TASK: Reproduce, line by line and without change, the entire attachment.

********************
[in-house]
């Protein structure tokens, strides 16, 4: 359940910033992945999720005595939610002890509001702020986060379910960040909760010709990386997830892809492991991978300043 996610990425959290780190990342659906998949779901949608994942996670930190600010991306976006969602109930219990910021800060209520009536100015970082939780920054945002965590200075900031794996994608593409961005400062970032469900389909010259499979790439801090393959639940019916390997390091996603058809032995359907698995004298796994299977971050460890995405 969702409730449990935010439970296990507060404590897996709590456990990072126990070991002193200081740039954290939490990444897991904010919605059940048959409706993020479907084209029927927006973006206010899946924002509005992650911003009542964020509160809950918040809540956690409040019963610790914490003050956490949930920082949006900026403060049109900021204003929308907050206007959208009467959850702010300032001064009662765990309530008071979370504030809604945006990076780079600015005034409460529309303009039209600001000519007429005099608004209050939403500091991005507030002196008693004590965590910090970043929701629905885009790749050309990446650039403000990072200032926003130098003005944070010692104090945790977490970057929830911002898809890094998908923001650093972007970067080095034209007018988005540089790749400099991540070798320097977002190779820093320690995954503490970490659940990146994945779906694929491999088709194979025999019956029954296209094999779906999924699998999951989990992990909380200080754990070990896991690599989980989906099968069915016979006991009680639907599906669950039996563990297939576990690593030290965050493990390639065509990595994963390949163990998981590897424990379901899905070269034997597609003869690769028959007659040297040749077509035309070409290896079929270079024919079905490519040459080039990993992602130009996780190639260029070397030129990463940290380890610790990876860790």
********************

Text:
[in-house]
């Protein structure tokens, strides 16, 4: 359940910033992945999720005595939610002890509001702020986060379910960040909760010709990386997830892809492991991978300043 996610990425959290780190990342659906998949779901949608994942996670930190600010991306976006969602109930219990910021800060209520009536100015970082939780920054945002965590200075900031794996994608593409961005400062970032469900389909010259499979790439801090393959639940019916390997390091996603058809032995359907698995004298796994299977971050460890995405 969702409730449990935010439970296990507060404590897996709590456990990072126990070991002193200081740039954290939490990444897991904010919605059940048959409706993020479907084209029927927006973006206010899946924002509005992650911003009542964020509160809950918040809540956690409040019963610790914490003050956490949930920082949006900026403060049109900021204003929308907050206007959208009467959850702010300032001064009662765990309530008071979370504030809604945006990076780079600015005034409460529309303009039209600001000519007429005099608004209050939403500091991005507030002196008693004590965590910090970043929701629905885009790749050309990446650039403000990072200032926003130098003005944070010692104090945790977490970057929830911002898809890094998908923001650093972007970067080095034209007018988005540089790749400099991540070798320097977002190779820093320690995954503490970490659940990146994945779906694929491999088709194979025999019956029954296209094999779906999924699998999951989990992990909380200080754990070990896991690599989980989906099968069915016979006991009680639907599906669950039996563990297939576990690593030290965050493990390639065509990595994963390949163990998981590897424990379901899905070269034997597609003869690769028959007659040297040749077509035309070409290896079929270079024919079905490519040459080039990993992602130009996780190639260029070397030129990463940290380890610790990876860790």